Anxiety disorders are the most common category of mental health disorders, affecting 18% of the population. Individuals that suffer from disturbances in anxiety are prone to sleep disruption. But is that because anxiety can worsen sleep or because lack of sleep worsens anxiety? It is a mystery that researchers are trying hard to solve. The link between anxiety and sleep is quite complex, so let’s explore how they interact.
How Anxiety Affects Sleep
The process of falling asleep may seem simple; a baby can do it, after all. But as we get older, and we begin to deal with more stressors, a process which was once easy can become more difficult. Anyone that has experienced difficulty falling asleep before a big test or presentation knows just how difficult it can be. For those that suffer from anxiety, the bedroom can become a chronic battleground. Laying down to bed may stir up various thoughts and worries that prevent the brain from quieting down and falling asleep.
Those that have difficulty falling asleep due to intrusive and unwelcome thoughts have a problem known as psychophysiological insomnia. It is a long medical name, but at its core, it means that the bed has become the place where you think and worry, not the place where you relax and sleep. Those that suffer from daytime anxiety are more prone to this problem at night, thereby leading to limited sleep and the effects of sleep deprivation the next day.
How Sleep Affects Anxiety
It is clear that anxiety can decrease sleep, but does a decrease in sleep affect anxiety? Research is finding that lack of sleep can in fact increase our anxiety levels. In a study published in the Journal of Neuroscience, researchers looked at 18 healthy adults and compared anxiety levels when sleeping well and when sleep-deprived. They induced anxiety by showing them pictures that were either neutral or disturbing. They found that prior to seeing the image, sleep-deprived adults experienced more anxiety in anticipation of the image. These individuals did not have an anxiety disorder at baseline.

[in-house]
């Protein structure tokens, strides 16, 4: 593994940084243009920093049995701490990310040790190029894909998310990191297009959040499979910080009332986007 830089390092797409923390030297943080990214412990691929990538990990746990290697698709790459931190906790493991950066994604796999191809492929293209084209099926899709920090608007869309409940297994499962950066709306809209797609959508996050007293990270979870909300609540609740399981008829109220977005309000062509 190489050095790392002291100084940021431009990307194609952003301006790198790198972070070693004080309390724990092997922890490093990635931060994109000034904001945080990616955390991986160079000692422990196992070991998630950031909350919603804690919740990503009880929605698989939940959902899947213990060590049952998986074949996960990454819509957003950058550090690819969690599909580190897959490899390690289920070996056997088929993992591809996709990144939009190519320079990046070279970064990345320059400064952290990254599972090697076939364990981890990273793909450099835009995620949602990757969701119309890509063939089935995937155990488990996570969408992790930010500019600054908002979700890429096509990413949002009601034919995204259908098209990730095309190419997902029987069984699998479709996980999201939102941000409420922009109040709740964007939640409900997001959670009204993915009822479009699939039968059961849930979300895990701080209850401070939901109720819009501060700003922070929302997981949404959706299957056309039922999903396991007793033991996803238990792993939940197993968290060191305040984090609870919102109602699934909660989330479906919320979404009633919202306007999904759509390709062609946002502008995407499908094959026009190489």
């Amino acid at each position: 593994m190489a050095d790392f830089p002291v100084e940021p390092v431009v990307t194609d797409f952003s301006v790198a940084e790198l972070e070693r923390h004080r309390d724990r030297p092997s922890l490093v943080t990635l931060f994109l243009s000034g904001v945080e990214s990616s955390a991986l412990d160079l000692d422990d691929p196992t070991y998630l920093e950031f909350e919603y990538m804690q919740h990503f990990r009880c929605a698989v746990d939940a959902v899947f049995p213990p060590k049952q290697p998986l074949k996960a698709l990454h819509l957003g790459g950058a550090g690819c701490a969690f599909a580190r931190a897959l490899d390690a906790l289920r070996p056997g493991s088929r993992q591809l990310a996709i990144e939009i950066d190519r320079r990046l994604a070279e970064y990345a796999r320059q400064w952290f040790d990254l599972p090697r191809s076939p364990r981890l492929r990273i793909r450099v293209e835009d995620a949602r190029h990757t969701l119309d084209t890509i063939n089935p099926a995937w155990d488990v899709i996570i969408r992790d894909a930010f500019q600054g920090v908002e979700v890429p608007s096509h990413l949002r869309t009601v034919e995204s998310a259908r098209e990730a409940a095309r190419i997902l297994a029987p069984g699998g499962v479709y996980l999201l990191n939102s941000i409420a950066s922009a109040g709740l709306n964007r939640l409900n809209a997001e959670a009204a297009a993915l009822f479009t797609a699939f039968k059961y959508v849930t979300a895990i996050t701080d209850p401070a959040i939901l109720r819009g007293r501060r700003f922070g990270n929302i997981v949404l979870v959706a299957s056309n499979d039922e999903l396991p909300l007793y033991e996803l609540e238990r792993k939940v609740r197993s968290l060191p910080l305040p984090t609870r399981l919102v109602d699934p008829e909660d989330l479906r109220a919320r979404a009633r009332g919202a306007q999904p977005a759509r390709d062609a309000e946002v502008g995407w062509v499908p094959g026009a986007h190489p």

Since sleep is affected by and can affect anxiety it is easy to see how lack of sleep can turn into a vicious cycle if not addressed. Thankfully there are a variety of ways to treat lack of sleep due to anxious tendencies. The answer to psychophysiological insomnia is not typically found in a sleeping pill, but instead comes from working with a counselor or therapist that knows how to use Cognitive Behavioral Therapy, a treatment that aims to reduce the anxiety someone feels at bedtime. Be sure to talk to your doctor if you need help. Working on both sleep and your anxiety together is critical to putting you back on the right track.
About The Author
Dr. Sujay Kansagra Sujay Kansagra, MD is an associate professor at Duke University Medical Center, a paid contributor of the The Daily Doze and Mattress Firm's Sleep Health Expert. He is also the Program Director of the Pediatric Neurology Residency Program and Director of the Duke Pediatric Neurology Sleep Medicine Program. Dr. Kansagra is double board certified in both Child Neurology and Sleep Medicine. He has published over 30 peer-reviewed articles in scientific journals and is the author of numerous book chapters and books on the topic of sleep, including My Child Won’t Sleep. He’s been featured on Huffington Post, Elite Daily, Bustle, SheKnows, Thrillist, CNN, and Reader’s Digest, among others and can be found regularly discussing sleep, medicine and education with his 129K+ Twitter followers via his accounts, @medschooladvice and @PedsSleepDoc. Best Night’s Sleep: Not just a sleep expert, but also an expert sleeper, Dr. Kansagra can sleep almost anywhere, thanks to years of sleep deprivation during medical school and residency call nights. But his best sleep is at home with his family, on a mattress he purchased at Mattress Firm long before he joined our team. He recently upgraded it with an adjustable base.